The Executive Committee is vested with the powers to conduct the business of PDCA in accordance with the purposes and goals stated for the organization in the Bylaws. The President, with the approval of the Executive Committee, appoints members to all permanent committees of PDCA (Apprenticeship and Training, Budget, Government Affairs, Insurance Safety and Loss Control, Investment, Manpower and Training, national Committee of Union Contractors, and National Trade Board), and may create additional appointive committees as necessary, i.e. Chapter Council Staff, National Associates Committee, Residential, Cost and Estimating, Wallcovering, Workforce and Career Development). The Executive Committee is the most powerful governing group in the organization. It has the widest responsibilities and greatest authority to implement programs for the membership.
PDCA, under the authority of the Bylaws, employs a full-time paid Executive Vice-President, who is responsible for hiring adequate staff and personnel necessary to conduct the operations of the Association, within the policy, procedures and budgets established by the Board of Directors and the Executive Committee.
CHAPTERS AND COUNCILS
PDCA membership is organized by Chapters and Councils. The members’ primary contact with PDCA is through the local Chapter. Most Chapters hold regular monthly meetings and sponsor programs addressing professional issues concerning the membership. Chapter meetings also provide one of the greatest benefits of PDCA membership: interaction and exchange of information with fellow contractors.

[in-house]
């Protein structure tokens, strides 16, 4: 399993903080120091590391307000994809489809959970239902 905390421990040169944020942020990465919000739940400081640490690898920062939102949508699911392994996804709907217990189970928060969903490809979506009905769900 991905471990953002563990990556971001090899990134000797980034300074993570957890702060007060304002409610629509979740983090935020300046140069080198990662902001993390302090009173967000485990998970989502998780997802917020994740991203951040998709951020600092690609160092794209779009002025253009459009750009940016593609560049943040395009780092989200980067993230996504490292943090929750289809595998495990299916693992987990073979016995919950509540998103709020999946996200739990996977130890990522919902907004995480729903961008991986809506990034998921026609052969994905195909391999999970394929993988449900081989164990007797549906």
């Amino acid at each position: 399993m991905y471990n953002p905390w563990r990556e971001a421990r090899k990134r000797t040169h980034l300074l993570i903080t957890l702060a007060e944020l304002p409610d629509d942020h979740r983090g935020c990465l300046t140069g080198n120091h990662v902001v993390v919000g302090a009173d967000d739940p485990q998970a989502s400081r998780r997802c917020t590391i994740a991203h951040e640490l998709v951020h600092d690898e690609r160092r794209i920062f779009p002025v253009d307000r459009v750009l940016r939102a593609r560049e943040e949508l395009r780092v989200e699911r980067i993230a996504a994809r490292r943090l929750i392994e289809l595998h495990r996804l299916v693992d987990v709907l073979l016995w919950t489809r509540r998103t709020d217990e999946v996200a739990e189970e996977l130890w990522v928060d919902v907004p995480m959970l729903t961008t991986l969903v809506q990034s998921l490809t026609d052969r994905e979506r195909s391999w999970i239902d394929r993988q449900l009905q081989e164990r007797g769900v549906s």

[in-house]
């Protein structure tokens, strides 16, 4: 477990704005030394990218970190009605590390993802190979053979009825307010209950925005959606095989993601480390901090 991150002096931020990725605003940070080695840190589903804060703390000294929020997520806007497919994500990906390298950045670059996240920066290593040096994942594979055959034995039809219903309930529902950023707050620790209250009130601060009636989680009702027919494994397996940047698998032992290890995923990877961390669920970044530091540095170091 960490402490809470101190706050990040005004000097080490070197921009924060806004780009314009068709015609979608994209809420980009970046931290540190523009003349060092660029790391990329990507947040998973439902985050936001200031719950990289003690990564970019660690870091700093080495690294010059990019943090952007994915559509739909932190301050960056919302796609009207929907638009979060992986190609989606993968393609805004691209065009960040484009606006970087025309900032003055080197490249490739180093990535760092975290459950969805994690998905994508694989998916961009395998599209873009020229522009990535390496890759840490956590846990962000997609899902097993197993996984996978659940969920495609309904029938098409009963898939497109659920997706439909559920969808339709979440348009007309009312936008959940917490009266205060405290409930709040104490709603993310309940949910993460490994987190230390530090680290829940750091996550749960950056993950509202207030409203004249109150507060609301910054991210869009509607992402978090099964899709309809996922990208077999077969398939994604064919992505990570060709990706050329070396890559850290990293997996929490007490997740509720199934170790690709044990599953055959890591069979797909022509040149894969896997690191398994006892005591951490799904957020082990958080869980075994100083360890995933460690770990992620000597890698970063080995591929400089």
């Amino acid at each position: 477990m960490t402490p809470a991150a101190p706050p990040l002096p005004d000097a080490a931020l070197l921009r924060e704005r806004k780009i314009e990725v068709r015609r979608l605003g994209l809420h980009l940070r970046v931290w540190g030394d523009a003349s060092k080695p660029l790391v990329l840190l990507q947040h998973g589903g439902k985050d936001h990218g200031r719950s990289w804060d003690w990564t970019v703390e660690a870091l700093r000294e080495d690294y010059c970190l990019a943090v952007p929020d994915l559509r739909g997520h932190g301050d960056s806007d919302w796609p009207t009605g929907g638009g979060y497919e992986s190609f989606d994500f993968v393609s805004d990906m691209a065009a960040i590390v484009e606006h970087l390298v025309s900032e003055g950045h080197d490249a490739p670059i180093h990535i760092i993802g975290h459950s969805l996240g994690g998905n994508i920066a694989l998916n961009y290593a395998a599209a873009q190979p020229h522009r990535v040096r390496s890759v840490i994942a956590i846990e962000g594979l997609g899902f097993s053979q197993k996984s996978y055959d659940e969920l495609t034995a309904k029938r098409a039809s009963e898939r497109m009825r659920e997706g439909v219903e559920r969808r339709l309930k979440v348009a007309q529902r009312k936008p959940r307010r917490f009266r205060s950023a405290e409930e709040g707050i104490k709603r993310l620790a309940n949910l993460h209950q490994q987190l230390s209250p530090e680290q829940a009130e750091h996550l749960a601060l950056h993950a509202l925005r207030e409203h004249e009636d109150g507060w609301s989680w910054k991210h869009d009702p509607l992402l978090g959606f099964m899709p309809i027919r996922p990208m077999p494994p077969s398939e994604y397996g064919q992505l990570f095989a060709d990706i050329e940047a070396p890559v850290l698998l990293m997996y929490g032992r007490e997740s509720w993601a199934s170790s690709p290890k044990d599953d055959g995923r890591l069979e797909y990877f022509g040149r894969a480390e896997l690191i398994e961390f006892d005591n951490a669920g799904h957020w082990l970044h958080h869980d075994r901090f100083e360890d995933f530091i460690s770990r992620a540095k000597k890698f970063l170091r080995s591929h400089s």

To join PDCA, a contractor must apply for membership in the local Chapter where their place of business is located. If no Chapter exists in the area, or if for some reason (usually labor relations), the contractor is refused membership by the local Chapter, the contractor may become an individual member of a Council. If also refused membership in the Council, the contractor may be accepted as a National Individual Member, although these cases are extremely rare.
The PDCA Bylaws require that two or more Chapters in the same geographic region form a Council. Currently, there are 31 PDCA Councils covering Western Canada and all areas of the United States.
Councils perform several different functions. In all cases, the Council members select a representative to serve on National PDCA’s Board of Directors and select delegates to the annual meeting. Delegates to the annual meeting, in addition to electing PDCA’s officer, approve Bylaws changes, vote on resolutions offered by convention committees, and vote on any non-binding resolution as a means of direction to the Board of Directors and the Executive Committee.
Most Councils organize an annual convention to provide educational programs and opportunities for members to interact with contractors from other Chapters. Frequently, several Councils join together to form a Conference, primarily for the purpose of sponsoring a convention.
In 1996, two councils were formed based upon affiliation and interest in a particular segment of our industry. They are the Industrial Painting Council and the Residential Council. The formation of these industry-specific councils was a result of the strategic planning recommendation approved at the annual meeting.